A group of current and former restaurant servers at Vancouver’s historic Rosewood Hotel Georgia are filing a formal human rights complaint for sexual harassment and assault in the workplace.
The complaint, which was shared with HuffPost Canada, is set to be filed at the B.C. Human Rights Tribunal early next week. It was submitted by former Rosewood Hotel Georgia restaurant and bar staff Casey Vanderveen, Jesse Perry Huson, Sierra Garrison and a fourth woman, who the union representing the women would not identify at her request.
The women describe “egregious and repeated sexual assaults and harassment at the hands of hotel guests” and allege the hotel’s management has perpetuated an overly sexualized work environment, contributed to lewd comments about female workers and failed to respond appropriately when they reported incidents of sexual assault.
The women say the human rights complaint is a way to acknowledge the gender discrimination, harassment and assault.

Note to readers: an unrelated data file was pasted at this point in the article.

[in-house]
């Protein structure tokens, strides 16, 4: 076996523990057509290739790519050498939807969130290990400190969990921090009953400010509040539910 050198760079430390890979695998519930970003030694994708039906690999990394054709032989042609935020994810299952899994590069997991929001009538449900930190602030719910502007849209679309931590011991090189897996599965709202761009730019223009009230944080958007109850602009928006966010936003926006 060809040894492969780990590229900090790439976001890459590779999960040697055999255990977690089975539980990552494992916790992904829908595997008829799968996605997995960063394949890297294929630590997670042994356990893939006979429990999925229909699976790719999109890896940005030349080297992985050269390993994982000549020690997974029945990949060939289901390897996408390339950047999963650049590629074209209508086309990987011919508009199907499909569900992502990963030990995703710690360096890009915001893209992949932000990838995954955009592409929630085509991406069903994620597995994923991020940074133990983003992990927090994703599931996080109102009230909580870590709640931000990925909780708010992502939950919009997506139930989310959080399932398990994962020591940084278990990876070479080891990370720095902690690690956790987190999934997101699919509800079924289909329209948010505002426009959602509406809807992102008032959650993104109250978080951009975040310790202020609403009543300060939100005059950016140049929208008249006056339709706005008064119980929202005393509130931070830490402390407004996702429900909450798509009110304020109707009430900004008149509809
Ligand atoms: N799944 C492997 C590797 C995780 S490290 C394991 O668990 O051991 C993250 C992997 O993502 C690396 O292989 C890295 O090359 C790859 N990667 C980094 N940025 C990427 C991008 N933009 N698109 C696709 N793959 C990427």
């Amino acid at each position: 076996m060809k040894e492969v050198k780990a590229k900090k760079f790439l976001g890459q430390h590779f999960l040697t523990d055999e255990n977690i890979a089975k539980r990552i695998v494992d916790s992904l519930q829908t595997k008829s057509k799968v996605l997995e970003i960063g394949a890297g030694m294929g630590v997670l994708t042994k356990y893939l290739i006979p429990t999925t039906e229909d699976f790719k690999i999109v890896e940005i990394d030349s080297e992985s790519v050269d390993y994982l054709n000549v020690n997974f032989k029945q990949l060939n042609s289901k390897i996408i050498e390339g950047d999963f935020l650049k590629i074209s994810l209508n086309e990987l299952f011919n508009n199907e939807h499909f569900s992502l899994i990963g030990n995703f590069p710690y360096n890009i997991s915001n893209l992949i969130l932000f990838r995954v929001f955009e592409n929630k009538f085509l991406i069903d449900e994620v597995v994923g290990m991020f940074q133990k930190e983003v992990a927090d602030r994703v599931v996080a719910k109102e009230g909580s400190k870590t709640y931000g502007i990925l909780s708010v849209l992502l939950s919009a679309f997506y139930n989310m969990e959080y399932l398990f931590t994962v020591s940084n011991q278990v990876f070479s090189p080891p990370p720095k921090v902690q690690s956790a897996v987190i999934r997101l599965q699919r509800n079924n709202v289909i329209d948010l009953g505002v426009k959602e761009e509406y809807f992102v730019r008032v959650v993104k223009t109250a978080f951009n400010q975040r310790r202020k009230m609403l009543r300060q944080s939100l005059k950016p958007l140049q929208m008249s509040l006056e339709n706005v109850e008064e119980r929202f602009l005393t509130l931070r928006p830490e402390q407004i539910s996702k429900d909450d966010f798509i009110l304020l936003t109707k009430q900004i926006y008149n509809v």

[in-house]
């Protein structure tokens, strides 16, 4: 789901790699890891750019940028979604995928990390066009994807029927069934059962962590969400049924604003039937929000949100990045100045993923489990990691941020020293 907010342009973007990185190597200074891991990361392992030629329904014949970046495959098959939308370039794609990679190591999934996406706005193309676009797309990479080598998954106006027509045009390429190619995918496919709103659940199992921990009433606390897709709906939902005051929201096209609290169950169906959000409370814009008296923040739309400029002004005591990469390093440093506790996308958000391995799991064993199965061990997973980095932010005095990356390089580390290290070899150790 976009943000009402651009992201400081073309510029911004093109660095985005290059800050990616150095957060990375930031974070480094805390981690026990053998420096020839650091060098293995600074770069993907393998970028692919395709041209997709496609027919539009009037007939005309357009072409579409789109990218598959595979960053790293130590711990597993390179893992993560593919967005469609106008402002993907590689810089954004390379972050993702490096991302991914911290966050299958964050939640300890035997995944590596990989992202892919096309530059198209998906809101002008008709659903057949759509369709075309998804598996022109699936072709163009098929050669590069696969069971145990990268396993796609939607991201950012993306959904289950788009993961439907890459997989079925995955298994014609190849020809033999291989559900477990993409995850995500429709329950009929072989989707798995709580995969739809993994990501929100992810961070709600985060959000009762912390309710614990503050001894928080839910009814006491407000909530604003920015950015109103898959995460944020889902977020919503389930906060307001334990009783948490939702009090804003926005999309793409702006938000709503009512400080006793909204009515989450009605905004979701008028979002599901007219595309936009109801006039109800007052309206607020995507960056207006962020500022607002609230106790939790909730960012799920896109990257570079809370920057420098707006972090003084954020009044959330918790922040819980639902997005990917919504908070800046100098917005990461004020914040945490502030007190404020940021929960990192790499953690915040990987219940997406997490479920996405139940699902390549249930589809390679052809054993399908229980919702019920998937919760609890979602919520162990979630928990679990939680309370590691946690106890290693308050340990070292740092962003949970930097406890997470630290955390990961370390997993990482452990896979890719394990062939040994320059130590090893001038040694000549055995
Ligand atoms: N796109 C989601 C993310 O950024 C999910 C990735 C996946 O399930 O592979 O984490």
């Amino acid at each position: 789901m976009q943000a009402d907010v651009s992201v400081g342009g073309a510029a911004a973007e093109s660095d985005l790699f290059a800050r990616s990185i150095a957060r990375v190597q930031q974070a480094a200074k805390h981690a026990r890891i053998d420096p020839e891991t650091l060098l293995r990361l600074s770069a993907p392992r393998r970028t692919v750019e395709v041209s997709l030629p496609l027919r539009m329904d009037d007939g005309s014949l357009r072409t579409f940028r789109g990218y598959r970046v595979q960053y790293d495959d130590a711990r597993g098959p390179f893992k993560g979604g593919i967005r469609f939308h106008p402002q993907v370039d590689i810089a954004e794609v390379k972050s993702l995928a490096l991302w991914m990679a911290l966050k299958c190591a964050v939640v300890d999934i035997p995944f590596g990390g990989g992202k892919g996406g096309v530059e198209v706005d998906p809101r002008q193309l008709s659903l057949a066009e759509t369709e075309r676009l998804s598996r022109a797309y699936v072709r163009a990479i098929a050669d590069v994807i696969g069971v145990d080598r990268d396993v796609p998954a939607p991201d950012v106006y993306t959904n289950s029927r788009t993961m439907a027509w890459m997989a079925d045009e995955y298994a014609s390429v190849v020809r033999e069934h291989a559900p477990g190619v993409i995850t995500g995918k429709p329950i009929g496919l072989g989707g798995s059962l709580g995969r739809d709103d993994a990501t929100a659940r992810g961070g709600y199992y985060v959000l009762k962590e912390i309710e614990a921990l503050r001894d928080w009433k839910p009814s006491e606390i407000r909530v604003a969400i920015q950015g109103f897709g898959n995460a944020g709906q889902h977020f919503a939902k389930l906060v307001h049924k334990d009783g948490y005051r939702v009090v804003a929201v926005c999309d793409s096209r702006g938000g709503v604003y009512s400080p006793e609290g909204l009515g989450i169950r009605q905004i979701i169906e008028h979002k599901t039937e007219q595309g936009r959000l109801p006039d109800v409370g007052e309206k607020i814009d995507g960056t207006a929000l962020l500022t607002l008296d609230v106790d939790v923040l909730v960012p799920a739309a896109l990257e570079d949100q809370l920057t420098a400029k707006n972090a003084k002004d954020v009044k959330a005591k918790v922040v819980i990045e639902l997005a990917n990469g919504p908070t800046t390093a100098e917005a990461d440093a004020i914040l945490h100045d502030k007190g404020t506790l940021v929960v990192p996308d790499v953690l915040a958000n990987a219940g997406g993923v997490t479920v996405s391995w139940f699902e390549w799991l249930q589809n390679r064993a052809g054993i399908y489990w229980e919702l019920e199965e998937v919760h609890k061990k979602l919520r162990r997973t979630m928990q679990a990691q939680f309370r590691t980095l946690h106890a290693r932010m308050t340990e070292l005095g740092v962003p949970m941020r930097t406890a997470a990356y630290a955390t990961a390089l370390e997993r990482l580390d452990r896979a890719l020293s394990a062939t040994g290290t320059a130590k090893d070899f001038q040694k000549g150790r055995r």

“As women, we need to come together and speak our truth,” Huson told HuffPost. “And we’re hoping this brings about some change as to what’s condoned in the industry and what creates a safe work environment for women.”
In the complaint, the women ask the hotel to recognize its violations, create procedures to investigate and respond to sexual harassment complaints and to have management undergo sexual harassment training. They are also seeking damages for injury to their dignities and compensation for wages and benefits lost as a result of the harassment and assault they experienced.
The Rosewood Hotel Georgia provided HuffPost Canada with the following emailed statement on the matter:
“We maintain a zero-tolerance policy for harassment or discriminatory practices in any capacity. We continue to remain committed to providing a safe and fair work environment for all employees.”
An unsafe work environment
Originally built in 1927, the Rosewood Hotel Georgia has hosted a wide variety of celebrities and dignitaries over the years including Elvis Presley, Nat King Cole and Queen Elizabeth.